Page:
FIG. 2 shows a cross-sectional view of a pressure sensor 206 that can be used as sensor 106 in gauge 100 according to one embodiment of the present invention. More specifically, sensor 206 is similar to a sensor disclosed in commonly owned U.S. Pat. No. 5,831,262, the teachings of which are incorporated herein by reference. Briefly, sensor 206 includes a sealed chamber 210 defined by (i) a layer 214 having a movable portion 218 and (ii) a fixed layer 216, both layers supported on a substrate layer 212. Fixed layer 216 is attached to an optically transparent (e.g., glass) layer 226 to which the terminus of fiber 102 is glued using a transparent cement layer 224. Layers 224 and 226 are preferably index-matched to core 222 of fiber 102. Movable portion 218 of layer 214 is exposed to external pressure through an opening 208 in substrate layer 212 and can move in response to pressure changes. For example, when the pressure in opening 208 exceeds the pressure in chamber 210, portion 218 moves toward fixed layer 216. Similarly, when the pressure in opening 208 is lower than the pressure in chamber 210, portion 218 moves away from fixed layer 216. Portion 218 is in equilibrium when the total force exerted on the portion by the pressure in chamber 210, the pressure in opening 208, and elastic deformation of layer 214 is equal to zero.
Central portions 220 and 230 of layers 214 and 216, respectively, are optically coupled to fiber core 222 and form a Fabry-Perot interferometer (FPI) of sensor 206, which FPI has variable cavity length due to the mobility of portion 220. In contrast to prior-art sensors that are designed for interrogation with white light, sensor 206 is designed to be preferably interrogated with monochromatic light, for example, at wavelength 2. The cavity length and thereby the pressure in opening 208 can be derived based on the reflectivity of the FPI. More details on the optical response of the FPI in sensor 206, pressure determination based on said response, and methods of manufacture can be found in the above-cited '262 patent.
FIG. 3 shows a perspective three-dimensional view of a pressure sensor 304 that can be used as sensor 104 in gauge 100 according to one embodiment of the present invention. Sensor 304 is similar to sensor 206 (FIG. 2) with corresponding structural elements of the two sensors labeled in FIGS. 2 and 3 using numerals having the same last two digits. However, one difference between sensors 304 and 206 is in the shape of their respective glass layers 326 and 226. More specifically, glass layer 326 of sensor 304 has an opening 332 into which fiber 102 may be inserted sideways and glued using a transparent cement layer similar to cement layer 224 of FIG. 2. Another difference between sensors 304 and 206 is that sensor 304 is designed to be interrogated using a different wavelength than sensor 206, for example, wavelength λ1. In one implementation, the spacing between λ1 and λ2 is on the order of 100 nm.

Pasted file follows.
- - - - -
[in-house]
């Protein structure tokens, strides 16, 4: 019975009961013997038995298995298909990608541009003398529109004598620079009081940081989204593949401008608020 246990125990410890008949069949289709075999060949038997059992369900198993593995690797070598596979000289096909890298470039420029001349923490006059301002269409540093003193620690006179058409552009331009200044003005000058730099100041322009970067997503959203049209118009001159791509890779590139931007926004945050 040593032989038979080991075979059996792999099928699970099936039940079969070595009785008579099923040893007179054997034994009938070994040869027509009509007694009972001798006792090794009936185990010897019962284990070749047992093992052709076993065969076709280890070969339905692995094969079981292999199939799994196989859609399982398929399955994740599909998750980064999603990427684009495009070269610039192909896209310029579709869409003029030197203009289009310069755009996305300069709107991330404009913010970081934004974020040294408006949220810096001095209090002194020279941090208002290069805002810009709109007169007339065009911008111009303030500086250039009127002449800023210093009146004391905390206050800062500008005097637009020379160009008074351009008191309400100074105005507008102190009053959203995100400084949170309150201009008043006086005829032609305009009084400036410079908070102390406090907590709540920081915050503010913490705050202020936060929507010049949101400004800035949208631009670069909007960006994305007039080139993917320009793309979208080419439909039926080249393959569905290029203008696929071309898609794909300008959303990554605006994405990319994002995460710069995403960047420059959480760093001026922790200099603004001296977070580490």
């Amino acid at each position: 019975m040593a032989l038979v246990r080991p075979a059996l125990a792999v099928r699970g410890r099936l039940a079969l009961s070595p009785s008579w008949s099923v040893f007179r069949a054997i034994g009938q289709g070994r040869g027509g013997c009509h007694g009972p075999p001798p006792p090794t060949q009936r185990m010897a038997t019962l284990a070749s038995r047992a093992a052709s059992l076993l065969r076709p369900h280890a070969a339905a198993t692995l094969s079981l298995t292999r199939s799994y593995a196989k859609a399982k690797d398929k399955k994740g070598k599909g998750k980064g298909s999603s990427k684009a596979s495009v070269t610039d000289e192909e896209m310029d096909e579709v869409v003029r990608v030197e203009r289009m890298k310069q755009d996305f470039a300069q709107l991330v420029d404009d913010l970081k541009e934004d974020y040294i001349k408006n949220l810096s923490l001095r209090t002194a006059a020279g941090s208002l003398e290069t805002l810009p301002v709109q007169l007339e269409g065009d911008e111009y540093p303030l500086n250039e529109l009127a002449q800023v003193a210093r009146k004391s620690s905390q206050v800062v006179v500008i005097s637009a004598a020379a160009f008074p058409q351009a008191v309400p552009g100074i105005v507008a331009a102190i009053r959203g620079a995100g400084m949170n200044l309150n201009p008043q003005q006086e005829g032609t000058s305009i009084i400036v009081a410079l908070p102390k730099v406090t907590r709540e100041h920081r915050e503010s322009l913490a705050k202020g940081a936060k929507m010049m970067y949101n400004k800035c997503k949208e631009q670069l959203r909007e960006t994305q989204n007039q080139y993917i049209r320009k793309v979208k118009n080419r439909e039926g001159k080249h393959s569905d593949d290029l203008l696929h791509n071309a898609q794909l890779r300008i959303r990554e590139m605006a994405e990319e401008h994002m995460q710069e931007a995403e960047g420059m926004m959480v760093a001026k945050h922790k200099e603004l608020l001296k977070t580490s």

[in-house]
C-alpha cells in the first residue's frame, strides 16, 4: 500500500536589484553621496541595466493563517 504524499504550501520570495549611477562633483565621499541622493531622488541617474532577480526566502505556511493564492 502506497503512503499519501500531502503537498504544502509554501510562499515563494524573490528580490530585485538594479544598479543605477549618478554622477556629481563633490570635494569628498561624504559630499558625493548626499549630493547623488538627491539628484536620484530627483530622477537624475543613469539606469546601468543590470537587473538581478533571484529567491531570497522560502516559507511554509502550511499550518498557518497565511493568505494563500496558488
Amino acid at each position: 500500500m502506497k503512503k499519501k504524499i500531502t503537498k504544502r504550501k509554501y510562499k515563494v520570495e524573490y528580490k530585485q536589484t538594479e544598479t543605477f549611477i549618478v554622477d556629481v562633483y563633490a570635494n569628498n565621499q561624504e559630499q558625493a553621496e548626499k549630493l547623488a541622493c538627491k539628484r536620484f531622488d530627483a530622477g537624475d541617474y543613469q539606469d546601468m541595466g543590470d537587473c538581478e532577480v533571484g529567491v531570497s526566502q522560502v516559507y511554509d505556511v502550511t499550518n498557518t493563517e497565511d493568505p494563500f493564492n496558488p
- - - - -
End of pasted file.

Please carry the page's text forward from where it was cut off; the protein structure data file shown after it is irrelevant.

FIG. 4 shows a block diagram of a gauge interrogation device 400 according to one embodiment of the present invention, where device 400 is configured to interrogate gauge 100 of FIG. 1. Device 400 includes two light sources (e.g., laser diodes) 402 a-b configured to generate monochromatic light at wavelengths λ1 and λ2 respectively. Light generated by sources 402 a-b is (i) multiplexed using an optical multiplexer (MUX) 404 and (ii) coupled into fiber 102 of gauge 100 via an optical circulator 406. After interrogating sensors 104 and 106 of gauge 100 as described above and exiting fiber 102, the reflected light is directed by circulator 406 to an optical de-multiplexer (DMUX) 408, where it is decomposed into two beams having light λ1 and λ2 respectively. Each beam is then applied to a corresponding receiver 410 a or 410 b, e.g., to measure the beam intensity. The response of each receiver is processed, e.g., as described in the above-cited '262 patent, to obtain a pressure value for the corresponding sensor of gauge 100. In a different embodiment, a gauge interrogation device similar to device 400 may be constructed to have more than two light sources and receivers, where each light source/receiver pair corresponds to a different sensor operating at a different wavelength in a fiber-optic gauge analogous to gauge 100.